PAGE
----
Medina de Barrientos said Medina entered Mexico and received a humanitarian visa that allowed her to legally travel in the country. Medina made her way to Ciudad Juárez, a city that is across the Rio Grande from El Paso, and stayed at a shelter for LGBTI migrants run by Respetttrans Chihuahua, a local advocacy group.
ICE in a press release it released after Medina died said she “illegally” entered the U.S. at the Paso del Norte Port of Entry between El Paso and Ciudad Juárez on April 11.
Medina de Barrientos confirmed Medina arrived in the U.S. on that day. ICE in its press release said Medina entered their custody on April 14.
Medina had been detained at the Otero County Processing Center — a privately-run ICE detention facility in Chaparral, N.M., outside of El Paso in which a dozen gay men and trans women earlier this year alleged they suffered mistreatment — before ICE “transported” her to the hospital on May 28 after “she complained of chest pains.” ICE in its press release said Medina on the same day requested an HIV test and tested positive.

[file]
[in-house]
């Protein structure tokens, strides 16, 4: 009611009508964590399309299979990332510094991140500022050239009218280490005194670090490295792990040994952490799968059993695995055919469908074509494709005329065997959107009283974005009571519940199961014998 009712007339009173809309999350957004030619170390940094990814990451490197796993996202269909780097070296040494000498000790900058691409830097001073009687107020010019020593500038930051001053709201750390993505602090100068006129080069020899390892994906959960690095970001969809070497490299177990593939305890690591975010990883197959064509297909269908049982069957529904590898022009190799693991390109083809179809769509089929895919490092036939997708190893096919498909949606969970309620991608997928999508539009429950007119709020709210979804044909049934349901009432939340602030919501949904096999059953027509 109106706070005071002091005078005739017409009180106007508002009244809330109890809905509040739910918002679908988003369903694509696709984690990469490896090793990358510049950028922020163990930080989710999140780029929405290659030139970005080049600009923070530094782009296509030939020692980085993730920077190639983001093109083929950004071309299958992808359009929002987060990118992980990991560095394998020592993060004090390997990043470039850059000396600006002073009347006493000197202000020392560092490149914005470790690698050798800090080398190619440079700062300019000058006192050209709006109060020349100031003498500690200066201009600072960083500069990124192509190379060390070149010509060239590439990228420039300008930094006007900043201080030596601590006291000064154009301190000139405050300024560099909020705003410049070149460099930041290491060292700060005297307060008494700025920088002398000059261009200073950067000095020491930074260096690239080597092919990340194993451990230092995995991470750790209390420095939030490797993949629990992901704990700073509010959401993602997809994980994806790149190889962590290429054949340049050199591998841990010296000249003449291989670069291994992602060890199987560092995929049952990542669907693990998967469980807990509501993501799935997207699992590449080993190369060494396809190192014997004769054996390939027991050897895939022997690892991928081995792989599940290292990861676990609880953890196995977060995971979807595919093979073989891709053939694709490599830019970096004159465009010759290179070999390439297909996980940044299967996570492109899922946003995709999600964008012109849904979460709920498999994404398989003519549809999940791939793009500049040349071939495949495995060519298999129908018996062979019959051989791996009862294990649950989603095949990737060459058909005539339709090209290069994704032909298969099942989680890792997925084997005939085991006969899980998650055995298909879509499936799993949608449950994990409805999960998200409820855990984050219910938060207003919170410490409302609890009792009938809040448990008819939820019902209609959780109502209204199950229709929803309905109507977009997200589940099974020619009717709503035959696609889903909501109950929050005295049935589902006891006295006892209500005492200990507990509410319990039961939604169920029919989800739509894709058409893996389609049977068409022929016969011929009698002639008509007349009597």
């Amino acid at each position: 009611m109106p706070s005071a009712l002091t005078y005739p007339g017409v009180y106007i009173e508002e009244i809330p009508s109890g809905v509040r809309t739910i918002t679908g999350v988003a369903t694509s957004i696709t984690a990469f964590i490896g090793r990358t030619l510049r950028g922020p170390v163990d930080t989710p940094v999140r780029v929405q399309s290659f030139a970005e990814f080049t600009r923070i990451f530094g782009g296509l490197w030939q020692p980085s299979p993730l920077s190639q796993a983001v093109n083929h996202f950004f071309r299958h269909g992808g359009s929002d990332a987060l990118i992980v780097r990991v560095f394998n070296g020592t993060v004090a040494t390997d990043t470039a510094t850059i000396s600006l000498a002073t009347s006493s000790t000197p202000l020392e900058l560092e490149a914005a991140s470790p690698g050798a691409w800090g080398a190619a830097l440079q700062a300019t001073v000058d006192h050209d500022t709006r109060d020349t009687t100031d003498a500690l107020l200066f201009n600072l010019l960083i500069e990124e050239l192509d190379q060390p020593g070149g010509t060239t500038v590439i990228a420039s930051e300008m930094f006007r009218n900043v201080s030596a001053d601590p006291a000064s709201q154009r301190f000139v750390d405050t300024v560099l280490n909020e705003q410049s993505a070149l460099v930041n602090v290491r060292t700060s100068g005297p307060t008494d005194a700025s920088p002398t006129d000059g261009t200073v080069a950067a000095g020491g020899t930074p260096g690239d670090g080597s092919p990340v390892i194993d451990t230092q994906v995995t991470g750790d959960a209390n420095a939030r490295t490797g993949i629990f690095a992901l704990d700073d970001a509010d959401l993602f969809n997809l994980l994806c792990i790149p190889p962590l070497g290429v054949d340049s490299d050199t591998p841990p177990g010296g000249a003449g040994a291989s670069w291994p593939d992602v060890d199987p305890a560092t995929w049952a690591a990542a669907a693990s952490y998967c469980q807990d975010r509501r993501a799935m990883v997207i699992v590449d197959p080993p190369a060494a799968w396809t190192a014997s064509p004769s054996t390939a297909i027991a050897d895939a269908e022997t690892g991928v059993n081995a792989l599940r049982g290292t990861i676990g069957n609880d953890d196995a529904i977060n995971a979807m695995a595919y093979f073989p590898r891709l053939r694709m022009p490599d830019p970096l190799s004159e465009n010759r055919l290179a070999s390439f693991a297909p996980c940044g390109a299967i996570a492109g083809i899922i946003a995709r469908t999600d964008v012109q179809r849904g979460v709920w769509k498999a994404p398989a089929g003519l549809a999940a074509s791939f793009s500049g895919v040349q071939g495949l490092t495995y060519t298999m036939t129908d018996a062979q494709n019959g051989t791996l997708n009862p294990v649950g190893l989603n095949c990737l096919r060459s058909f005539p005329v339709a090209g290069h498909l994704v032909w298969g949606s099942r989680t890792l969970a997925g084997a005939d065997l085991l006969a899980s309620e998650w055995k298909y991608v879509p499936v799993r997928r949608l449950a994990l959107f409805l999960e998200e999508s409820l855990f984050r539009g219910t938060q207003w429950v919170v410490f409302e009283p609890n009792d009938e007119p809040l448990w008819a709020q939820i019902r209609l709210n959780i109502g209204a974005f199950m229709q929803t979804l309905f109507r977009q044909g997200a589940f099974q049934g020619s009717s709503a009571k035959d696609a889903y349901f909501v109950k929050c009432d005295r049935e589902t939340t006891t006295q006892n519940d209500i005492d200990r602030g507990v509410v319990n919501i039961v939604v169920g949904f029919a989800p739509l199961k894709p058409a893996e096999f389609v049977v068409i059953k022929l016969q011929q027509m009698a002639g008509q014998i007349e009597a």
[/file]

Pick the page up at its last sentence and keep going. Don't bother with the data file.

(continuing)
ICE noted Medina on May 18 “received a positive credible fear finding” and four days later was summoned to appear before an immigration judge. Its press release said Medina on May 28, the same day she was admitted to the hospital, “was processed for release on parole.”
Medina de Barrientos said Medina described the conditions at the Otero County Processing Center as “bad.” Medina de Barrientos also told the Blade that Medina did not receive adequate medical care while detained there as her health deteriorated.